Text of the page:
“This year, concrete steps must be taken to combine the lessons of the financial crisis with the imperatives of creating a low-carbon, socially just society,” she says. “The EBRD’s shareholder countries now have a prime opportunity to do just that, if only they will seize it instead of handing the bank a blank cheque.”

She says recapitalization gives shareholders an opportunity to ensure it meets its aim of supporting transition to an energy-efficient, low-carbon economy. “Although the bank has increased energy efficiency investments, it is still financing way too many carbon-intensive investments, either coal-fired power stations or motorways,” she says.

Gallop highlights the Nabucco gas pipeline, a coal-fired power station in Slovenia and a new motorway in Slovakia as examples of carbon-intensive investments. “If there is one thing we want from the meetings, we would really like them to phase out their financing for fossil fuels,” she says. “This is the one very glaring environmental mistake that the EBRD is making.”

Other critics have different complaints. The US Senate Foreign Relations Committee lambasted the bank for lending 41% of its resources to one country, Russia. “The bank’s limited resources clearly should be directed at countries with fewer of their own resources,” it said in its report into the international financial institutions. “Currently some loans are reportedly going to Russian oligarchs and projects that could obtain private capital.”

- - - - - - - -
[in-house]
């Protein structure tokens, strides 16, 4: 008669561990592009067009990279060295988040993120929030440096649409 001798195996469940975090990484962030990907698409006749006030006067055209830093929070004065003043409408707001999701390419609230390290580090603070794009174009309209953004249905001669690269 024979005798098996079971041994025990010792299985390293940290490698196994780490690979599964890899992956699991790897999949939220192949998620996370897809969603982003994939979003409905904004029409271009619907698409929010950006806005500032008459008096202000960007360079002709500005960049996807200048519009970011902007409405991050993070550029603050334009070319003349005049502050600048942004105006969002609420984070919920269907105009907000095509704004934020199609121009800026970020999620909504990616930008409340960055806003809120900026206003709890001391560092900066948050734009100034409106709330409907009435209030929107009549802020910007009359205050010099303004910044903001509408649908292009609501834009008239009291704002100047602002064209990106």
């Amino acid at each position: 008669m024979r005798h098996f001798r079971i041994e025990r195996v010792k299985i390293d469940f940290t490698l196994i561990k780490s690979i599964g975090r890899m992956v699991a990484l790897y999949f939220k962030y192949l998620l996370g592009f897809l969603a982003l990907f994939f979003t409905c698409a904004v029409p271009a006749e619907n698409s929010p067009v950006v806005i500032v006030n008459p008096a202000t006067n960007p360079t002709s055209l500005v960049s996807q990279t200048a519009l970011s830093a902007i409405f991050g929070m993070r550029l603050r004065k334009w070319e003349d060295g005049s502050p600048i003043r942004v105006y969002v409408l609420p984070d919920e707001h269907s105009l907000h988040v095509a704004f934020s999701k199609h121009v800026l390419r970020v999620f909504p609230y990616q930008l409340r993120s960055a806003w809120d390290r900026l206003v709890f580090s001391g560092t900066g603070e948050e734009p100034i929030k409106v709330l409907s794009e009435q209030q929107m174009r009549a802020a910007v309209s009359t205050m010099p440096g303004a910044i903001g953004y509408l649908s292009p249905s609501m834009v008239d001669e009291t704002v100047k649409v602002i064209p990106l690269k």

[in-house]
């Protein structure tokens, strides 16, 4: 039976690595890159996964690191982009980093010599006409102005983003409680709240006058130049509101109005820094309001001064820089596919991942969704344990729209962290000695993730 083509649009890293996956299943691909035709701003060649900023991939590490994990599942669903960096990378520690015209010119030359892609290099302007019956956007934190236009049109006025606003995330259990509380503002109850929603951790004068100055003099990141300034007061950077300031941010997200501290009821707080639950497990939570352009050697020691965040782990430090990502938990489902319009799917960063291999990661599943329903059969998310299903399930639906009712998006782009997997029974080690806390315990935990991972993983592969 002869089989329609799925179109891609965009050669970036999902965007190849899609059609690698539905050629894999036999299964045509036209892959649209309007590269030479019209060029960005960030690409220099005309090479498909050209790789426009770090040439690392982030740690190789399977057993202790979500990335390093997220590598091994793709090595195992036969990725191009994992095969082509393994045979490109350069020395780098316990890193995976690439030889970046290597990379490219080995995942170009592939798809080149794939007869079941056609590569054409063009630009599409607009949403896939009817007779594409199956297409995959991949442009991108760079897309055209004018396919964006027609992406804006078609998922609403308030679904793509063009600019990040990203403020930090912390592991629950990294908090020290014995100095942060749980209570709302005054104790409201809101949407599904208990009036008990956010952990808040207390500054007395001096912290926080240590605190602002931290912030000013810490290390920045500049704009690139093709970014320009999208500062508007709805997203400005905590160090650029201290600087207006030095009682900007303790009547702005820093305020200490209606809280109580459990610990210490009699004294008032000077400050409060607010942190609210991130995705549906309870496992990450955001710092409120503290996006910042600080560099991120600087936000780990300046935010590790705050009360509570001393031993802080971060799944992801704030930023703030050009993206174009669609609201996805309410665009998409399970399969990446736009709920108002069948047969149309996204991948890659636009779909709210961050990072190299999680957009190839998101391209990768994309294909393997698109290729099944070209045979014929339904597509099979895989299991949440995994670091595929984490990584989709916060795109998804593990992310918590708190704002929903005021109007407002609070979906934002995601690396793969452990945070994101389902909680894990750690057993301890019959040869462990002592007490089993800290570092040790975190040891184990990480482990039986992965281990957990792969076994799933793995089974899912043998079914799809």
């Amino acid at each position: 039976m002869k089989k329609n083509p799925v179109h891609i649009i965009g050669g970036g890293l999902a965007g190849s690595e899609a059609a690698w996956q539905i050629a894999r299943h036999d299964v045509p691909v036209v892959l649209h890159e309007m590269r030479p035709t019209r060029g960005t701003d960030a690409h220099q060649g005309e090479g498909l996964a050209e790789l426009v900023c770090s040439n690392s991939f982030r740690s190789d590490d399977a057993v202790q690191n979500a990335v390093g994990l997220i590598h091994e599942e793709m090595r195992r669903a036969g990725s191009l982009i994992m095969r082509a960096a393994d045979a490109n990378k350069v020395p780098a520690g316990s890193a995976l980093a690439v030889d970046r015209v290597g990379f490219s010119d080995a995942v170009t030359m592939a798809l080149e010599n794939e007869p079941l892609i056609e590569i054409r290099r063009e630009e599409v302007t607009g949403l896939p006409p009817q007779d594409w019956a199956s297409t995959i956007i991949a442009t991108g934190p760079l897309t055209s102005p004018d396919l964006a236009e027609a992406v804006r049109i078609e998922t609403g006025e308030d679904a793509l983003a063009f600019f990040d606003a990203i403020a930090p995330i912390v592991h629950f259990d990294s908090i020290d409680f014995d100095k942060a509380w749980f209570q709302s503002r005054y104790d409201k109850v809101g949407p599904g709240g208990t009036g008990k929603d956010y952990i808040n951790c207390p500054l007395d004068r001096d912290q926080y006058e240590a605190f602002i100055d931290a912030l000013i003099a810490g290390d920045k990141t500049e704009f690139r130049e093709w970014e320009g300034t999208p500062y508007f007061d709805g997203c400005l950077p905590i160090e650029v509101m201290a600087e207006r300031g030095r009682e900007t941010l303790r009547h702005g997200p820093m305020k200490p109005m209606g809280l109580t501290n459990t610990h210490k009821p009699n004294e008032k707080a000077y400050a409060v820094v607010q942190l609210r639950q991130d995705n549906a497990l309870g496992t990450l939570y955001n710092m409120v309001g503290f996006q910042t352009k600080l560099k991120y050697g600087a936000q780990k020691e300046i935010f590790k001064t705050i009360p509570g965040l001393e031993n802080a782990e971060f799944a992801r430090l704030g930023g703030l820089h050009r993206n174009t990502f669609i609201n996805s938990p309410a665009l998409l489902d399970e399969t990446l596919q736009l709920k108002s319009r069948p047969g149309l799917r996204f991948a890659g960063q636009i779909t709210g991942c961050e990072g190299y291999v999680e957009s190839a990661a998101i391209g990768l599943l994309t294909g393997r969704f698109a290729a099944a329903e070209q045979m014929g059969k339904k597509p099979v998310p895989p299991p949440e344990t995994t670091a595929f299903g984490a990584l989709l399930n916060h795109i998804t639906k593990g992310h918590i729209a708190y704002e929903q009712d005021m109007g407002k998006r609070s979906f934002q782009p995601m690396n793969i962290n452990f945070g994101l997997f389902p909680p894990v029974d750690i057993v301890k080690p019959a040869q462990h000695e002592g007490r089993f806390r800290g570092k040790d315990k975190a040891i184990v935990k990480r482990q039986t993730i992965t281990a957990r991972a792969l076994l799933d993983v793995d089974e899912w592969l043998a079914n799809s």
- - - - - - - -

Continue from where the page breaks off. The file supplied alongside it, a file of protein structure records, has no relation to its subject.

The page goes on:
Richard Wallis, the EBRD’s communications chief in Moscow, says the senators have a “fair point” but insists there are good reasons to target big-ticket projects. “If we want to bring about any change in an area like infrastructure and introduce private/public partnerships, who else has got the cash flow to handle these gigantic projects?” he asks. “PPPs are very important to bring deals out of smoke-filled rooms and into the open, where they are accountable and where civil society is able to exercise pressure.”

Schwarzer says there should be no “taboo” about working with large companies. “Larger or smaller is not a criterion,” he says. “The question in the end is whether it helps to create jobs and to create income. We need to work with systemic companies because, when we work with them, they are able to make a difference which is a signal for the whole economy.”

Need for change

But there is a growing feeling the bank needs to refocus its strategy. Bayer alludes to its own surveys that point to a coolness towards the free market medicine the EBRD prescribes. Its 2007 Life in Transition survey included the finding that trust in society among 29,000 respondents across the region had plummeted since 1989.